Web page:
|Photo by Jonathan Maus of BikePortland|
I have experienced my fair share of "road rage" from drivers. (OK, "What is a 'fair share?' you ask.) Some times it came from the perception of "privilege" I have as a cyclist and, in at least one incident I can recall, the legitimate perception of my privilege as a white person. Other times, the rage was an expression of hostility from some other source, and I just happened to be in "the wrong place at the wrong time."
But, to be fair, I have to say that some drivers become--understandably, perhaps--frustrated because they just don't know how to act. Often, that is a result of fact that they're not, or haven't recently been, cyclists. But I suspect that another factor could be ignorance of the law (also understandable, sometimes) or that said statutes are vague or don't address the situation at hand.
Doug Parrow and Richard Hughes understood what I've just described. Fortunately for us, they're retired, so they had time to do the considerable legwork (pun intended) necessary to bring it to the attention of Oregon State Senator Floyd Prozanski and help him to bring it to the legislative body in which he works. The result is Senate Bill 895, which has passed both houses of the state's legislature. Next, it will go to the House floor and the Governor's desk, where it is likely to be signed into law.
This new regulation actually amends an older regulation that governs vehicles in a "no passing" zones. The extant law, similar to others in other jurisdictions, says that you can pass on the left in a "no passing" zone if the vehicle you're passing has turned on to another road, driveway or alley. It also says that you can move further to the left, and even cross a center line, in order to avoid an "obstruction."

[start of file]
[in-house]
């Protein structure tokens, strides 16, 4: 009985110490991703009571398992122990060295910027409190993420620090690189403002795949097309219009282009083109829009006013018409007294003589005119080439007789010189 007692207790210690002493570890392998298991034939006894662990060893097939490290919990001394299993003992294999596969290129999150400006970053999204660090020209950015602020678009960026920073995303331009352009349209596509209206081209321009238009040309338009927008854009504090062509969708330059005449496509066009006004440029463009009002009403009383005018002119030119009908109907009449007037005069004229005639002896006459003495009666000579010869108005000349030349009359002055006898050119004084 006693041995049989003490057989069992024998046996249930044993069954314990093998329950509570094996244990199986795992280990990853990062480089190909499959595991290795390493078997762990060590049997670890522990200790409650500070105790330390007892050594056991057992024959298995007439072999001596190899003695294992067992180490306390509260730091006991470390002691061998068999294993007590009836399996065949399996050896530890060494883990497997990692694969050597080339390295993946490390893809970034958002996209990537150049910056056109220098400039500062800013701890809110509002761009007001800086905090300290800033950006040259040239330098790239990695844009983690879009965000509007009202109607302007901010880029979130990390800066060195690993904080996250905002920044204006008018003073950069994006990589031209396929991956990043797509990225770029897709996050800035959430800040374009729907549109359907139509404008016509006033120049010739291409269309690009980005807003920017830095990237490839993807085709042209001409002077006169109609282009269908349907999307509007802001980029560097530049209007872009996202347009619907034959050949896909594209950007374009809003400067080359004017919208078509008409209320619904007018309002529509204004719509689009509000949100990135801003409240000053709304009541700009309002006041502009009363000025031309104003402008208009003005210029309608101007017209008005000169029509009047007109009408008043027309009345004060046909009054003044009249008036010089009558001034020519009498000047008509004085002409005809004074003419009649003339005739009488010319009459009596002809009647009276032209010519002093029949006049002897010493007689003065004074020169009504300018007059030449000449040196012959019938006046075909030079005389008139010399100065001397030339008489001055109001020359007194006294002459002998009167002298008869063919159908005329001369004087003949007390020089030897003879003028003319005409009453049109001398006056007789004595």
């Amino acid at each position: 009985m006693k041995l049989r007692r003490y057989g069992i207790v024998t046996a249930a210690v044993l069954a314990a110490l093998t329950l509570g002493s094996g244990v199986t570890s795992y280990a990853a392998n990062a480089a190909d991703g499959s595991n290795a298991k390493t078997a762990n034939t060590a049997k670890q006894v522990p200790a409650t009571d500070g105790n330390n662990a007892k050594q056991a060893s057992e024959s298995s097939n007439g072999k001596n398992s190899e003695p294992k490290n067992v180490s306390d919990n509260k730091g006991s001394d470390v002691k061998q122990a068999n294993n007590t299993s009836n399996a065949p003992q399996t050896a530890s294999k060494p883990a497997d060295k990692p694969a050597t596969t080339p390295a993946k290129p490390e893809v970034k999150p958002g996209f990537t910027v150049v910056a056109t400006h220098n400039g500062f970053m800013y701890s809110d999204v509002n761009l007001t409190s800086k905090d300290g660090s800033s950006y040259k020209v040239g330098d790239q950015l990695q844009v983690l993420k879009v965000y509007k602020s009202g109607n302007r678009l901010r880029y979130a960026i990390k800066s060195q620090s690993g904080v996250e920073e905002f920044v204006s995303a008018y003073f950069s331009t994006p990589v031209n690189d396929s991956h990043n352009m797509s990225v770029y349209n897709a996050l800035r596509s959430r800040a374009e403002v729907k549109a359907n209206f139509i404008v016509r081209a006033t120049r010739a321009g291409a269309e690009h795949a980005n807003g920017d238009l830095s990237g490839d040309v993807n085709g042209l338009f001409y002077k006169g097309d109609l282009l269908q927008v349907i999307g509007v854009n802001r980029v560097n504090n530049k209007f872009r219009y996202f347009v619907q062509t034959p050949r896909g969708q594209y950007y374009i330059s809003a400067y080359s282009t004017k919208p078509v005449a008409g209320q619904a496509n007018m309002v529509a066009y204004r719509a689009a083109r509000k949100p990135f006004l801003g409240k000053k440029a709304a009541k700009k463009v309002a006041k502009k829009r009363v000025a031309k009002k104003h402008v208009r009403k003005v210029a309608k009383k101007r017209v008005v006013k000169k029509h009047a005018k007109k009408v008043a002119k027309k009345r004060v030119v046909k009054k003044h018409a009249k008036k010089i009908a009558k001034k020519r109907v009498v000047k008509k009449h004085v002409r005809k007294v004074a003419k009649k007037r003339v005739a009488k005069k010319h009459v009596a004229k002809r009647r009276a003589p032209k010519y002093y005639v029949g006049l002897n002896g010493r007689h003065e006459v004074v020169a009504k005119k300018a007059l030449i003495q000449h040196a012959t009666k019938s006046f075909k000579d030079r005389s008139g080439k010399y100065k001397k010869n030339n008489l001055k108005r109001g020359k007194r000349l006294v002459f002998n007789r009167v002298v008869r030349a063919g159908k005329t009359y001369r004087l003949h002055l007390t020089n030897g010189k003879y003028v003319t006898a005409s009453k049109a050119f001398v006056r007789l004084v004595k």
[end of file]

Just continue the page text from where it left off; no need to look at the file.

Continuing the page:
That all seems straightforward enough. But like similar laws, it probably was drafted at a time when the "obstruction" was likely to be another motor vehicle, such as a truck that's taking up the whole lane or another vehicle that's disabled or has to, for whatever reason, travel at a slower speed. It might also be a work site, which is likely to be clearly marked and blocked by a truck. The law's framers probably didn't know any adult cyclists.
These days, of course, that "obstruction" might be a cyclist or a group of them. That was a frequent occurrence on Skyline Boulevard, popular with motorists and cyclists alike because of its sweeping curves, scenic views and proximity to downtown Portland. To address such situations, the new bill says that motorists must drive at least five miles per hour under the speed limit while passing, and amends the definition of "obstruction" to explicitly include "any person who is riding a bicycle or operating any other type of vehicle and who is travelling at less than one-half of the speed limit."